Eccrine spiradenomas can be solitary or multiple lesions. Solitary eccrine spiradenoma can arise in various parts of the body, usually in the front, and above the waistline [5]. In some cases, multiple lesions manifest in a linear or zosteriform distribution [6]. Especially it is extremely rare on the forearm. We describe the surgical and histopathological findings of an isolated eccrine spiradenoma on the forearm.
Eccrine spiradenomas are difficult to differentiate from others clinically. Histopathologic study is crucial to diagnosis. They are composed of three types of cells (epithelial cells, myoepithelial cells, and lymphocytes). Eccrine spiradenomas may be accompanied by similar tumors of apocrine origin, such as trichoblastomas, and cylindromas. Histologically, the eccrine glands have cells with relatively clear cytoplasm and occasionally contain squamous epithelium, whereas cells of the apocrine glands have eosinophilic cytoplasm and nuclei located off-center [5].
In our patient, the eccrine spiradenoma was accompanied by agonizing pain. Eccrine spiradenoma is one of nine types of skin tumors that can manifest with pain; therefore, it should be considered when a skin tumor is painful. The presence of pain or tenderness has been reported in 23% to 91% of patients with eccrine spiradenomas [1,7]. The mechanism of pain is not completely clear, but the peculiar microscopic arrangement of the thickened nerve fibers surrounding the nodules of eccrine spiradenoma may be involved [8]; pain is thought to be generated when small unmyelinated axons penetrate the hyalinized stromal mantle [9]. Other investigators have suggested that the expansion of cysts in the tumor is also involved with pain [10].
Eccrine spiradenoma rarely undergoes malignant transformation. Such a change may occur if the tumor has been present for a long time, and it is clinically manifested by rapid enlargement of the cystic component. Malignant transformation of eccrine spiradenomas shares many clinical and pathologic features with that of dermal cylindromas. The carcinomas that develop from eccrine spiradenomas often retain architectural features evocative of cylindroma, including a pattern of closely spaced cellular nests and trabeculae, a basaloid cell type, and remnants of hyaline membranes about some tumor nests [7]. While the exact etiology of eccrine spiradenoma remains unclear, several predisposing factors have been proposed in the literature. Genetic predisposition is considered one of the potential contributing factors. Studies have shown that mutations in the CYLD gene, which is also associated with other skin adnexal tumors like cylindromas and trichoblastomas, may play a role in the development of eccrine spiradenomas. This mutation leads to the disruption of normal cell cycle regulation and tumor suppression pathways. Environmental factors may also contribute to the development of these tumors. Continuous skin irritation or trauma has been suggested as a possible triggering factor, especially in cases where eccrine spiradenomas arise in atypical locations, such as the forearm, as in our patient. Additionally, hormonal influences are speculated to play a role, given the observation that eccrine spiradenomas can change in size and symptomatology during pregnancy or hormonal therapy. However, more research is needed to establish a definitive link between hormonal changes and the development of these tumors. In summary, while the pathogenesis of eccrine spiradenoma is not fully understood, genetic factors, environmental triggers, and hormonal influences are considered potential predisposing factors. Understanding these factors may provide insights into more effective prevention and treatment strategies.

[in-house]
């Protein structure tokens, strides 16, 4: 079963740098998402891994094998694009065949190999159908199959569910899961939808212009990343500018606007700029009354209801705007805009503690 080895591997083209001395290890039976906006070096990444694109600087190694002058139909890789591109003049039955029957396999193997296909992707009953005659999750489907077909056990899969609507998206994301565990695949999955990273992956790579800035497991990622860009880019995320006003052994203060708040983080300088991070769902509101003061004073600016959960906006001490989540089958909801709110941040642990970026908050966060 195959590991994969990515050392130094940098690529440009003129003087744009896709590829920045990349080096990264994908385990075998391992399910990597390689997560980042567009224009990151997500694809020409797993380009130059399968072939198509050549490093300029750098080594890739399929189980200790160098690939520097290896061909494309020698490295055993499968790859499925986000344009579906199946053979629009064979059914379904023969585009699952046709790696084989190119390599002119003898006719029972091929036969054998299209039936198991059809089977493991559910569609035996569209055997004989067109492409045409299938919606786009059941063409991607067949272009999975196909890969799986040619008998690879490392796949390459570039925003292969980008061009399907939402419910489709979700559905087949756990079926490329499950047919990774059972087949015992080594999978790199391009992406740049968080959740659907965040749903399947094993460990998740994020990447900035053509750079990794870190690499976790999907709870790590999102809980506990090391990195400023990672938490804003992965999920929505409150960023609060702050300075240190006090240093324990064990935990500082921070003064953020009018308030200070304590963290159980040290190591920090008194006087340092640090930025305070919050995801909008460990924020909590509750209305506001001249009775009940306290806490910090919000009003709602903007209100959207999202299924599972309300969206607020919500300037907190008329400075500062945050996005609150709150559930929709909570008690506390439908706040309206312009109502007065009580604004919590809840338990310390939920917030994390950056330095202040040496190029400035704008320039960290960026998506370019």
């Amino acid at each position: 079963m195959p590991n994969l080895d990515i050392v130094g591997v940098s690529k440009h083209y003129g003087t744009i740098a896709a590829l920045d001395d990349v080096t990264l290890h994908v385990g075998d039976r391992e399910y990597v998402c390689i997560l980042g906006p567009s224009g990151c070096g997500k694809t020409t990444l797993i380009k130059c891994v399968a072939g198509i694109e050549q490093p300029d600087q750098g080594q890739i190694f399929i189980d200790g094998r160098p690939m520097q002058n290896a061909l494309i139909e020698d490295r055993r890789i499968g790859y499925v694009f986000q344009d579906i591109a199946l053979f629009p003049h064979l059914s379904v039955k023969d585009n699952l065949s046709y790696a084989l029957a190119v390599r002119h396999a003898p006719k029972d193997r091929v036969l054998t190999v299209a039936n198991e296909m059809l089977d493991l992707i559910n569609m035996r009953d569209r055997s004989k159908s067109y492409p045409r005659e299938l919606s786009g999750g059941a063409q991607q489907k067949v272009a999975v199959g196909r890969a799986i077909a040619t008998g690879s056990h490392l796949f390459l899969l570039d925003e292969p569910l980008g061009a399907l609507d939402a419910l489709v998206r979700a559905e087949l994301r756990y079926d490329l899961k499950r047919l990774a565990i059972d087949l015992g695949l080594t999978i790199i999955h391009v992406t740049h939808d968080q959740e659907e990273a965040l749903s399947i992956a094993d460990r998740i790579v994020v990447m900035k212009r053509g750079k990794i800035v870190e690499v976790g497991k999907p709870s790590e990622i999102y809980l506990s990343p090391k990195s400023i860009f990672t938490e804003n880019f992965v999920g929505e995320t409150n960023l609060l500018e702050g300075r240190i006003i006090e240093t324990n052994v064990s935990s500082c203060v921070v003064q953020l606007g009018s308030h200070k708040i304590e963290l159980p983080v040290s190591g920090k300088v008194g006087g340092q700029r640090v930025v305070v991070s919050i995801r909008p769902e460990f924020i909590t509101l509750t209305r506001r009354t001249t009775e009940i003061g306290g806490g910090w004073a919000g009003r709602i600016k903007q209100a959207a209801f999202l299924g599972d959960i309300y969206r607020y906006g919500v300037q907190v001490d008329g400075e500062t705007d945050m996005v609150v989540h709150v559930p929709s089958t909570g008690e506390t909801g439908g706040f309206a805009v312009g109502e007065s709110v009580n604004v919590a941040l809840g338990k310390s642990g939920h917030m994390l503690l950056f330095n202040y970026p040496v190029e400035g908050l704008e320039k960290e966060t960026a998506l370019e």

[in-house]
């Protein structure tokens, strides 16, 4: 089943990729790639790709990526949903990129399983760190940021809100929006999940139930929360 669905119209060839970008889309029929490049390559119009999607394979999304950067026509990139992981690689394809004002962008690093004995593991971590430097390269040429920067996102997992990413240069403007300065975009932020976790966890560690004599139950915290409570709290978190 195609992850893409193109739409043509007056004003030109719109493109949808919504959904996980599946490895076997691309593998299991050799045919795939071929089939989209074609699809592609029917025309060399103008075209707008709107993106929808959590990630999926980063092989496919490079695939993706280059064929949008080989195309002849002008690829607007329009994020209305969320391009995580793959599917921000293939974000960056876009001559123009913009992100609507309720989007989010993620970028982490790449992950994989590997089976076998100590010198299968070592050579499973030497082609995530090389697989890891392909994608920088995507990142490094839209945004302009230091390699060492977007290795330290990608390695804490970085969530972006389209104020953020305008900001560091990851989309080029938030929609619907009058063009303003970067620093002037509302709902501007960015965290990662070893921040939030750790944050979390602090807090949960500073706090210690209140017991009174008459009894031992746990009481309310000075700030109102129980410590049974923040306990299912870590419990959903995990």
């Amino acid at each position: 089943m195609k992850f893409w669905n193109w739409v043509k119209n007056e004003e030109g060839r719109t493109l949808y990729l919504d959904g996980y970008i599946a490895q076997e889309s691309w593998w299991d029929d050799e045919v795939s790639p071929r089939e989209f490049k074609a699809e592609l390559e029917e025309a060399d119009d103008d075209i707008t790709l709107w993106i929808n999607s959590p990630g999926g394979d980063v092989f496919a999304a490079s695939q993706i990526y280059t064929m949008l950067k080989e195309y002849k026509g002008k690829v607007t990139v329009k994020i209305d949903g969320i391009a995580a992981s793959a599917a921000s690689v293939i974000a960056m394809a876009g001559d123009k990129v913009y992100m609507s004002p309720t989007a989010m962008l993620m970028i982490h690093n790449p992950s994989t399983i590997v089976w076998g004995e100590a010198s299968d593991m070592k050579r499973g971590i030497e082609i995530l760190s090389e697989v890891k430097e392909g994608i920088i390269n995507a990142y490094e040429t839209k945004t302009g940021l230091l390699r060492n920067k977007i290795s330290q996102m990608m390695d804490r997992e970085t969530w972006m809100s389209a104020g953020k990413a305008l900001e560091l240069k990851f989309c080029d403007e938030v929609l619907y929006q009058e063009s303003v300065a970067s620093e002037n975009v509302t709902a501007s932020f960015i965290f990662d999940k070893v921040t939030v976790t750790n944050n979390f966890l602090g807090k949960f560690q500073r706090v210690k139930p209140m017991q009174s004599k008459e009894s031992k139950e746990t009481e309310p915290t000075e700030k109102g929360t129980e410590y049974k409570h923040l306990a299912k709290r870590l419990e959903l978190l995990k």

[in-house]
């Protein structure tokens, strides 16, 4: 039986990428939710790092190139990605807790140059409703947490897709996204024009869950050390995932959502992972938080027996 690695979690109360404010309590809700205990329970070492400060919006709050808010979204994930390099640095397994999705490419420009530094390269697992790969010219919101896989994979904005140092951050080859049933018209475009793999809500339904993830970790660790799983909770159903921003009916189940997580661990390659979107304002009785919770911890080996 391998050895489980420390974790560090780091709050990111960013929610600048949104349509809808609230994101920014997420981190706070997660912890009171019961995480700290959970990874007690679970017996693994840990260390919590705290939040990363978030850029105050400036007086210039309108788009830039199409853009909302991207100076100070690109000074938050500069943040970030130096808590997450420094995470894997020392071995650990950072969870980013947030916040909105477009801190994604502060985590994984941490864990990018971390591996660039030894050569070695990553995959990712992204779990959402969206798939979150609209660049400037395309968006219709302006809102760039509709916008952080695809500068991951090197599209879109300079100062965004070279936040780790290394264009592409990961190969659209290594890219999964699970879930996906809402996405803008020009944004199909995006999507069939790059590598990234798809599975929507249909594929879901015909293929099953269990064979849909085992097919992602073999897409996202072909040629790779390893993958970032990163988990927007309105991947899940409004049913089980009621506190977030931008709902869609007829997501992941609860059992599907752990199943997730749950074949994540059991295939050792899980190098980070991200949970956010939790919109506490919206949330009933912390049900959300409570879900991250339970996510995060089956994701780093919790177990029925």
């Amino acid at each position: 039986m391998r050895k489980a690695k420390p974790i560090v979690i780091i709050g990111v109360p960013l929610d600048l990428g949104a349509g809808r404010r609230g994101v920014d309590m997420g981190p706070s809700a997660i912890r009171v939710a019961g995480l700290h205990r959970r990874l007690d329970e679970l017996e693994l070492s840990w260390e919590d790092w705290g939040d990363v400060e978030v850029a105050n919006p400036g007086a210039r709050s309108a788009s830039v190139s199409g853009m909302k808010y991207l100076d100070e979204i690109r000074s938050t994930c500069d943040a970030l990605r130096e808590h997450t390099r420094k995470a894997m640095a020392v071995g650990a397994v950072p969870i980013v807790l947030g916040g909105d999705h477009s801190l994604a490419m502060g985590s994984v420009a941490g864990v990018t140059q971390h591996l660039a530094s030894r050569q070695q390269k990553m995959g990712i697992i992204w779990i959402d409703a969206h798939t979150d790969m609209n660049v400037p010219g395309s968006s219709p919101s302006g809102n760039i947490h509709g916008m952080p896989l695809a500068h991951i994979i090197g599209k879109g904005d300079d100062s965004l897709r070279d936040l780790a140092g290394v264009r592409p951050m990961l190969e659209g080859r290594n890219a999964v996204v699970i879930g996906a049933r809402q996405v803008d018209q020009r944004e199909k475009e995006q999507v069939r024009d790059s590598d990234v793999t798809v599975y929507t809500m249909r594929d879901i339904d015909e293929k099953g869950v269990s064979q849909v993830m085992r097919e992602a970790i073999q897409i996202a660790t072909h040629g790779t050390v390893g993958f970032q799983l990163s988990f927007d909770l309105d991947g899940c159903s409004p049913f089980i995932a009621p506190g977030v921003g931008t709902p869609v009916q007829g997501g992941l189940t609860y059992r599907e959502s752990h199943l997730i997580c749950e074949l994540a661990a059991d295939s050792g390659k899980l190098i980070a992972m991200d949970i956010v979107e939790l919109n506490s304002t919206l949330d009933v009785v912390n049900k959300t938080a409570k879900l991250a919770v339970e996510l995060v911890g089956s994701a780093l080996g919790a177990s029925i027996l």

Eccrine spiradenomas rarely arise in the forearm. When they are accompanied by neurologic symptoms, such as pain, they can be misdiagnosed as neuromas, neurilemmomas, or others of the nine pain-causing skin tumors [2,4]. In addition, nerve involvement may induce pain, and malignant transformation, although rare, is possible. Therefore, skin tumors that cause pain should be resected completely, and their histopathologic features should be verified. Regular follow-up observations for the recurrence of this tumor are also necessary. Eccrine spiradenoma should be distinguished from other skin tumors, and a treatment plan, devised on the basis of other case reports, should be established.

Conflicts of interest

The authors have nothing to disclose.




Fig. 1.
A solitary mass on the left forearm of a 42-year-old man.
Fig. 2.
The resected specimen with fat tissue, approximately 5 mm in size.
Fig. 3.
Microscopic findings (hematoxylin and eosin staining). (A) Well-circumscribed and encapsulated tumor nodule with smooth borders in the dermis and subcutaneous tissue, some of which contained blood vessels and prominent thickened nerve fibers (×40). (B) A capsule area containing nerve fibers (x40). (C) Tumor lobules composed of two cell types. Peripherally, smaller dark blue cells and centrally, pale larger cells. (x100).